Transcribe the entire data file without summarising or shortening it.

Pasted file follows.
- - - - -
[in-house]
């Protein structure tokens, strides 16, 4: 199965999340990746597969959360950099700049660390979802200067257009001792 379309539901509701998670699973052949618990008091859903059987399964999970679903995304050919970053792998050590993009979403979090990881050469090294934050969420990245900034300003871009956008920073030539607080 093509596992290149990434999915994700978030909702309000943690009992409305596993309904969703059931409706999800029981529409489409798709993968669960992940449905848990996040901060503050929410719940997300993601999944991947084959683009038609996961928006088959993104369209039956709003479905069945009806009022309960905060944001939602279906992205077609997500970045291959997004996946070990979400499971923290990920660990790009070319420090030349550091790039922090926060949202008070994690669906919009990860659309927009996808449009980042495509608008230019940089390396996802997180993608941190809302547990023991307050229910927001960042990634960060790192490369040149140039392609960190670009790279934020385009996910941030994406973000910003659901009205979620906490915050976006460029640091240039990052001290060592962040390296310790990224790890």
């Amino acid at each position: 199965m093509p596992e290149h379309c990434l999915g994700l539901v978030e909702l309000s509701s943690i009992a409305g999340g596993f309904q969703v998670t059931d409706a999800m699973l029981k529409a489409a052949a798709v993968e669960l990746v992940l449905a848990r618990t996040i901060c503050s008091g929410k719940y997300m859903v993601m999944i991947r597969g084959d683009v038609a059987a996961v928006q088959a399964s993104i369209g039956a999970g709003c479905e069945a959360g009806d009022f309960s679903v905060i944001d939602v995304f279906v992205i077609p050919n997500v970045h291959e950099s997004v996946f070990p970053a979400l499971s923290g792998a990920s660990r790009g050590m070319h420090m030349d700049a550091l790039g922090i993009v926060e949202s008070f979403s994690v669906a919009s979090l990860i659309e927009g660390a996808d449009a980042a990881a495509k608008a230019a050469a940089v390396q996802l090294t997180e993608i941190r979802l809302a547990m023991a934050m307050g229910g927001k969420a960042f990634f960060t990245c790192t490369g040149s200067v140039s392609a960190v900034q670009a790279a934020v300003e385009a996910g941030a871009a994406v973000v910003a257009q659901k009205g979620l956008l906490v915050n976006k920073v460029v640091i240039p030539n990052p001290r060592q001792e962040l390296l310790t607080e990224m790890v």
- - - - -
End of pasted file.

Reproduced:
[in-house]
């Protein structure tokens, strides 16, 4: 199965999340990746597969959360950099700049660390979802200067257009001792 379309539901509701998670699973052949618990008091859903059987399964999970679903995304050919970053792998050590993009979403979090990881050469090294934050969420990245900034300003871009956008920073030539607080 093509596992290149990434999915994700978030909702309000943690009992409305596993309904969703059931409706999800029981529409489409798709993968669960992940449905848990996040901060503050929410719940997300993601999944991947084959683009038609996961928006088959993104369209039956709003479905069945009806009022309960905060944001939602279906992205077609997500970045291959997004996946070990979400499971923290990920660990790009070319420090030349550091790039922090926060949202008070994690669906919009990860659309927009996808449009980042495509608008230019940089390396996802997180993608941190809302547990023991307050229910927001960042990634960060790192490369040149140039392609960190670009790279934020385009996910941030994406973000910003659901009205979620906490915050976006460029640091240039990052001290060592962040390296310790990224790890």
């Amino acid at each position: 199965m093509p596992e290149h379309c990434l999915g994700l539901v978030e909702l309000s509701s943690i009992a409305g999340g596993f309904q969703v998670t059931d409706a999800m699973l029981k529409a489409a052949a798709v993968e669960l990746v992940l449905a848990r618990t996040i901060c503050s008091g929410k719940y997300m859903v993601m999944i991947r597969g084959d683009v038609a059987a996961v928006q088959a399964s993104i369209g039956a999970g709003c479905e069945a959360g009806d009022f309960s679903v905060i944001d939602v995304f279906v992205i077609p050919n997500v970045h291959e950099s997004v996946f070990p970053a979400l499971s923290g792998a990920s660990r790009g050590m070319h420090m030349d700049a550091l790039g922090i993009v926060e949202s008070f979403s994690v669906a919009s979090l990860i659309e927009g660390a996808d449009a980042a990881a495509k608008a230019a050469a940089v390396q996802l090294t997180e993608i941190r979802l809302a547990m023991a934050m307050g229910g927001k969420a960042f990634f960060t990245c790192t490369g040149s200067v140039s392609a960190v900034q670009a790279a934020v300003e385009a996910g941030a871009a994406v973000v910003a257009q659901k009205g979620l956008l906490v915050n976006k920073v460029v640091i240039p030539n990052p001290r060592q001792e962040l390296l310790t607080e990224m790890v």